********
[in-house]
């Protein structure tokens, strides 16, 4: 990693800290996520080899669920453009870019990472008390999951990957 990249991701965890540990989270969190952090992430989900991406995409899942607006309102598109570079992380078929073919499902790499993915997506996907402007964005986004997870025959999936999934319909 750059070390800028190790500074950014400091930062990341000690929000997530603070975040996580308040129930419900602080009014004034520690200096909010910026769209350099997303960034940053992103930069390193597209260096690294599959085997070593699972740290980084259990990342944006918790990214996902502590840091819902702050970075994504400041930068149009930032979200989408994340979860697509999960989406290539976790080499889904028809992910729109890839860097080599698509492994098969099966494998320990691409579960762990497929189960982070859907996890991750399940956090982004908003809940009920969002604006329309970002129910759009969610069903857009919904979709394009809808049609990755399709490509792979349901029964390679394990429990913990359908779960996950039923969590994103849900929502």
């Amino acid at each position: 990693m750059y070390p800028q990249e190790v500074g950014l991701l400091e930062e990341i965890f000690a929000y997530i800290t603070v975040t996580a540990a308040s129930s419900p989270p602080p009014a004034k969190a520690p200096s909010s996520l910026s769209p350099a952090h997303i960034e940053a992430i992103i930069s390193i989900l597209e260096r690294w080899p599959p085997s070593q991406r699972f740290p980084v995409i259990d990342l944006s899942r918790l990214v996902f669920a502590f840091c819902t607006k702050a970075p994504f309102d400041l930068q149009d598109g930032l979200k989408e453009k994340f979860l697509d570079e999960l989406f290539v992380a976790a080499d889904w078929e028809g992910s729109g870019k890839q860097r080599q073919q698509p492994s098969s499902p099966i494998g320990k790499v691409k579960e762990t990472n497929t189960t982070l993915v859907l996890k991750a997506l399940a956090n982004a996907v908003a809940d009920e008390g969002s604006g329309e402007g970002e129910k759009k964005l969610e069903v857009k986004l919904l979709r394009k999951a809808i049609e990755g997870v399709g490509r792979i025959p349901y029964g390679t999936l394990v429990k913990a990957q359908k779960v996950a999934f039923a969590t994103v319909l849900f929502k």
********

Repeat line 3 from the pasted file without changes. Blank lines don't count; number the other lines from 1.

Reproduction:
């Amino acid at each position: 990693m750059y070390p800028q990249e190790v500074g950014l991701l400091e930062e990341i965890f000690a929000y997530i800290t603070v975040t996580a540990a308040s129930s419900p989270p602080p009014a004034k969190a520690p200096s909010s996520l910026s769209p350099a952090h997303i960034e940053a992430i992103i930069s390193i989900l597209e260096r690294w080899p599959p085997s070593q991406r699972f740290p980084v995409i259990d990342l944006s899942r918790l990214v996902f669920a502590f840091c819902t607006k702050a970075p994504f309102d400041l930068q149009d598109g930032l979200k989408e453009k994340f979860l697509d570079e999960l989406f290539v992380a976790a080499d889904w078929e028809g992910s729109g870019k890839q860097r080599q073919q698509p492994s098969s499902p099966i494998g320990k790499v691409k579960e762990t990472n497929t189960t982070l993915v859907l996890k991750a997506l399940a956090n982004a996907v908003a809940d009920e008390g969002s604006g329309e402007g970002e129910k759009k964005l969610e069903v857009k986004l919904l979709r394009k999951a809808i049609e990755g997870v399709g490509r792979i025959p349901y029964g390679t999936l394990v429990k913990a990957q359908k779960v996950a999934f039923a969590t994103v319909l849900f929502k």